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Tourist Places To Visit In Ross Island
Ross Island forms one of the precious jewels in the gorgeous crown of Andaman And Nicobar Islands. Engulfed by twirling creepers, thick forests and towering palm trees, this small island once formed an influential centre of authority during the colonial era. The island was an emblem of the tyrant and lavish lifestyle that the British regime practiced during those days. Today, the island is home to an invigorating natural charm.
Along with splendid ruins of government houses and churches from yesteryears, Ross Island also boasts of a resplendent beach. In addition, there are waterparks that help tourists indulge in water sports, while some fine museums display intricate relics from the bygone era. Let us dive in and have a look at some of these amazing tourist places to visit in Ross Island.
Ancient Presbyterian Church
The Presbyterian Church of yore is one of the significant remnants of the British colonial rule over Ross Island. The Presbyterian Church towers above every structure on Ross Island, sheathed in rootstocks of trees. Constructed out of stone, this church comprises of windows that were fabricated from durable teak from Burma. The Presbyterian Church provides visitors with a magnificent view of the surroundings. The fact that the ruins of the Presbyterian Church were able to stand the test of time and nature’s wrath is truly commendable. It has not only survived the onslaught of a merciless earthquake that hit Ross Island in 1941, but also pulled through a violent incursion by the Japanese during World War II.
The Majestic Chief Commissioner’s Bungalow
Adorning the northern ridge of Ross Island, the Chief Commissioner’s Bungalow is an impressive structural phenomenon of the colonial times. With a savage earthquake and a barrage of invasions plaguing the island, this bungalow has still maintained its alluring grandeur even in its ruins. This bungalow once boasted of precious Italian slabs that graced its splendid flooring. Carved out of wood, the striking triangular roof of the bungalow amazes tourists till date. The Chief Commissioner’s Bungalow once comprised of a lavish ballroom, splendid bedrooms, huge dining rooms and many drawing rooms. The outer area of the bungalow was graced by a stunning pathway and beautiful amalta gardens. These remarkable features of the bungalow attract a plethora of tourists who visit Ross Island.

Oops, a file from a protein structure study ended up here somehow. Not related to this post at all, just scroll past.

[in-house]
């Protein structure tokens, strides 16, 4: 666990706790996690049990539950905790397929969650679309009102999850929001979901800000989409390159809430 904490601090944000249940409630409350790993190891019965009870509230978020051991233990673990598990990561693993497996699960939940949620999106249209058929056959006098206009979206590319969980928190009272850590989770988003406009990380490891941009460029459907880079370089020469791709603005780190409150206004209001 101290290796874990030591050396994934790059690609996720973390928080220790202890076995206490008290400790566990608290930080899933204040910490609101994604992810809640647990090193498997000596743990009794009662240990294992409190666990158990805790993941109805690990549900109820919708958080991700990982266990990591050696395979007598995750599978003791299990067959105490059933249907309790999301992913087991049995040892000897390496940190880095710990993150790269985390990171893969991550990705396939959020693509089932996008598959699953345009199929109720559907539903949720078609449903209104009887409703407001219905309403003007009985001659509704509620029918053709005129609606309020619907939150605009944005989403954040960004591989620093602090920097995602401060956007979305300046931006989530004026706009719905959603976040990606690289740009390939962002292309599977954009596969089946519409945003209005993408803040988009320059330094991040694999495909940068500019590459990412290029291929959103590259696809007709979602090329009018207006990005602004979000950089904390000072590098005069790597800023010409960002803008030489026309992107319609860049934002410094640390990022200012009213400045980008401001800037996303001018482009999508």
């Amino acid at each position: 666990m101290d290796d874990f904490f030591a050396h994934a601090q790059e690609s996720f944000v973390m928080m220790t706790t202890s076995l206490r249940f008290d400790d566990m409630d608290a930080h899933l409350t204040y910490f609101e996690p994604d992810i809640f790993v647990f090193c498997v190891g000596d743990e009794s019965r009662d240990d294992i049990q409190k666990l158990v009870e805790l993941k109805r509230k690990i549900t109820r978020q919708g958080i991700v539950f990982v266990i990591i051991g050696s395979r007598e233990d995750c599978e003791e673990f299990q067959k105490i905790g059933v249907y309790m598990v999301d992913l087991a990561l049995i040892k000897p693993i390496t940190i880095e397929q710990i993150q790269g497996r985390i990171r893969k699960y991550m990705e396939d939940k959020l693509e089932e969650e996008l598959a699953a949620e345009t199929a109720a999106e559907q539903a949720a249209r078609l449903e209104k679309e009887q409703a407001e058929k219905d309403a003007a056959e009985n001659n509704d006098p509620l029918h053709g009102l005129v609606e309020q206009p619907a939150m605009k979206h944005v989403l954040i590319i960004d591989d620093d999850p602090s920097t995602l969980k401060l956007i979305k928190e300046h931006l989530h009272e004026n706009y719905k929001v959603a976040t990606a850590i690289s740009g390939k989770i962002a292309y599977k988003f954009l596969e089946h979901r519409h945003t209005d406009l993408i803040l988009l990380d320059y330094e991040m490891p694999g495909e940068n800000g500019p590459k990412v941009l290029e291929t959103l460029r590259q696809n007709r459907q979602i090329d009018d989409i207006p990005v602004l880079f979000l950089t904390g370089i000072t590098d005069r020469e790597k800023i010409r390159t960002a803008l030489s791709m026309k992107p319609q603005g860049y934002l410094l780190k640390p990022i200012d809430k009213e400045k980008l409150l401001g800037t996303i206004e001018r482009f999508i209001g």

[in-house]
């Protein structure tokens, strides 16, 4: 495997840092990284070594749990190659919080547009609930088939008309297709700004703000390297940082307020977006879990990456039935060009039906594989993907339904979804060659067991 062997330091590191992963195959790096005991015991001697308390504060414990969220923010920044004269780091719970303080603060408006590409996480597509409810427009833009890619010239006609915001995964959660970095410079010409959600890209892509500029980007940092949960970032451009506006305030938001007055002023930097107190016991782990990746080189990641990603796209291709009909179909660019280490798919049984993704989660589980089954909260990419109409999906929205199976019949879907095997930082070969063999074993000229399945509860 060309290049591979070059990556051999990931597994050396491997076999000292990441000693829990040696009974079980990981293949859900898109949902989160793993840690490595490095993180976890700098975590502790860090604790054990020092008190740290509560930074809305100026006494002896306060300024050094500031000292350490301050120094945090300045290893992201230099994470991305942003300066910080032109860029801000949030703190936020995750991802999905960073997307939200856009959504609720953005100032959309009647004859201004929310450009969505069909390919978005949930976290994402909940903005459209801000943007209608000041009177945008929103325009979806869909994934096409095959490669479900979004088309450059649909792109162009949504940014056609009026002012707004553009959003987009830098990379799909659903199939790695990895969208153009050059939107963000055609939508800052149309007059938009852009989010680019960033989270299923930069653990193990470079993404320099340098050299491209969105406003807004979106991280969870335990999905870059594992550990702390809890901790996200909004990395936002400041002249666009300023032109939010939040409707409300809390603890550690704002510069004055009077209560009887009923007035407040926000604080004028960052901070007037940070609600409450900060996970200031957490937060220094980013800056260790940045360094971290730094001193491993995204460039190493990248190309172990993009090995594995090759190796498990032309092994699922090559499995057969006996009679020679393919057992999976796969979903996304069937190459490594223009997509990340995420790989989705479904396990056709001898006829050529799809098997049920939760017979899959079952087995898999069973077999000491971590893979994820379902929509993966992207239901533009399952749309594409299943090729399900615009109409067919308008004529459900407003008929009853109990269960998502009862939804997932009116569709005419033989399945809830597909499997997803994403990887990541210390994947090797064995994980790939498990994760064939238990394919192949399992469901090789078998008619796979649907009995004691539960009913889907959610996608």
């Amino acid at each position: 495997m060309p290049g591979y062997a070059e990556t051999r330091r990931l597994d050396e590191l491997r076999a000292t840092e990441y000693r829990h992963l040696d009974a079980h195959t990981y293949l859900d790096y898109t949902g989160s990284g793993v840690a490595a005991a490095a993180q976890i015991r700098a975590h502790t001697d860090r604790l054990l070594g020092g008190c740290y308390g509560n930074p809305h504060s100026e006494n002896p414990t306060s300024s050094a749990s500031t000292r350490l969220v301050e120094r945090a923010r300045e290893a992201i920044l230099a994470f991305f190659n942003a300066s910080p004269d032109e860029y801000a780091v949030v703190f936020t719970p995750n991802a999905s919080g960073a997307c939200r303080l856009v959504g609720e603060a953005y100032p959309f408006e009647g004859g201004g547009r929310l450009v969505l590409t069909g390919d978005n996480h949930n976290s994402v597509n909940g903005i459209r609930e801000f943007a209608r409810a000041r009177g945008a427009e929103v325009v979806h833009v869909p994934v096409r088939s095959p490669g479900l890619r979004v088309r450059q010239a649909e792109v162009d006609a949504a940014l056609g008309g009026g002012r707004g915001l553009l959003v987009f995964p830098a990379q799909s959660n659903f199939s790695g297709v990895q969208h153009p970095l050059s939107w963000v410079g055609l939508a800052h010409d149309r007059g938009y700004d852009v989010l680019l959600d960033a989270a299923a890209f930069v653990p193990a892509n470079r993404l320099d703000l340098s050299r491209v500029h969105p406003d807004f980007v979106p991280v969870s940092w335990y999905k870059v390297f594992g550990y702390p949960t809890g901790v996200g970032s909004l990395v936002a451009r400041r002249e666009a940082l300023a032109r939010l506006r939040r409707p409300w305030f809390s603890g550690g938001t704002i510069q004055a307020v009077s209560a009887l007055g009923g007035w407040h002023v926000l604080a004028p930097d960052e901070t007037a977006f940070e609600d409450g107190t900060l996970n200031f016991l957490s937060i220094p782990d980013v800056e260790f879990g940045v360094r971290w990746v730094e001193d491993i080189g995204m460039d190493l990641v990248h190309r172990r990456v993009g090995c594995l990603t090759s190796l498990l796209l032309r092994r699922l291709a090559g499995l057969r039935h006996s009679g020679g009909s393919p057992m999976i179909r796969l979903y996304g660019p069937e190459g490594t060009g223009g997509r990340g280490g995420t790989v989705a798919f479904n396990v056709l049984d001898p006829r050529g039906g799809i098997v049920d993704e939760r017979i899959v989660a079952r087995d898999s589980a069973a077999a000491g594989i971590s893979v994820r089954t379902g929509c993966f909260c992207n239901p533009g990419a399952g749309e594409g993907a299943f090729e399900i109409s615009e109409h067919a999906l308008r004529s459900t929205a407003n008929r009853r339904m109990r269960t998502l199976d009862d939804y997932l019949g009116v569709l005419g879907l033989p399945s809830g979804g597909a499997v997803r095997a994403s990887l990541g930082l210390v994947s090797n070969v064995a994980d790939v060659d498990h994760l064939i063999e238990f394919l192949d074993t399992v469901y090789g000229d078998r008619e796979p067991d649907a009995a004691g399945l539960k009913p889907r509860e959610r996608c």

The Garden of Remembrance on Ross Island
The best possible source of historical data is rendered by the burial grounds that was used by the British regime during their reign. The details engraved upon each gravestone impart an understanding of the British folk that lived on Ross Island prior to India’s independence. This cemetery can help historians bring back historic times and relive them by going through the inscriptions carved on each headstone.
The pristine waters of Ferar Beach are adorned by a background consisting of magnificent hillocks. Although visitors are not allowed to swim in these waters, the sheer beauty of the beach is enough to lure in tourists. The bluish skies smeared with white speckles perfectly bind with the immaculate sea waters. The best time to view this colorful showcase is in the presence of radiant sunlight. Ferar Beach is studded with globular stones, rocks and smooth sands. The towering coconut trees that flank these shores provide ample shade under their welcoming branches. A set of stairs made out of stone lead up to the beach. Visitors are free to relax under the trees or tan in the sunlight. They can either venture out in search of seashells or corals or bask in the rejuvenating environment created around the beach.
Remnants of the Club Houses
The British army officials had constructed three imperial club houses to satisfy their whims and fancies when they were off duty. A settlement club was created solely for the higher-ranked army personnel. This club house was nestled amidst one of the most scenic spots of the island. A subordinate club was created for the lower-ranked army personnel from the British regime. This club house comprised of a marvellous dance floor carved out of wood and famous Italian tiles. The temple club was created as a residence for the Indian army personnel, forming the last of the trio of club houses. These majestic structures allow tourists to visit the colonial past with ease.
Tourists will discover small structures of residences all over Ross Island that were used by the British officers during the colonial era. Knobby tree roots have engulfed the walls of these homes that once had army personnel dwell within them. The intriguing part of a trip to these colonial houses is that you are free to venture within their confines to learn more about the lifestyle followed in those days. Some of the officer’s quarters have broad apertures that offer a scenic picture of the sea. There are stairways in some houses that lead up to higher stories and are being held together by the powerful tree roots. A stroll through these houses of yore provides tourists with fascinating and intuitive findings.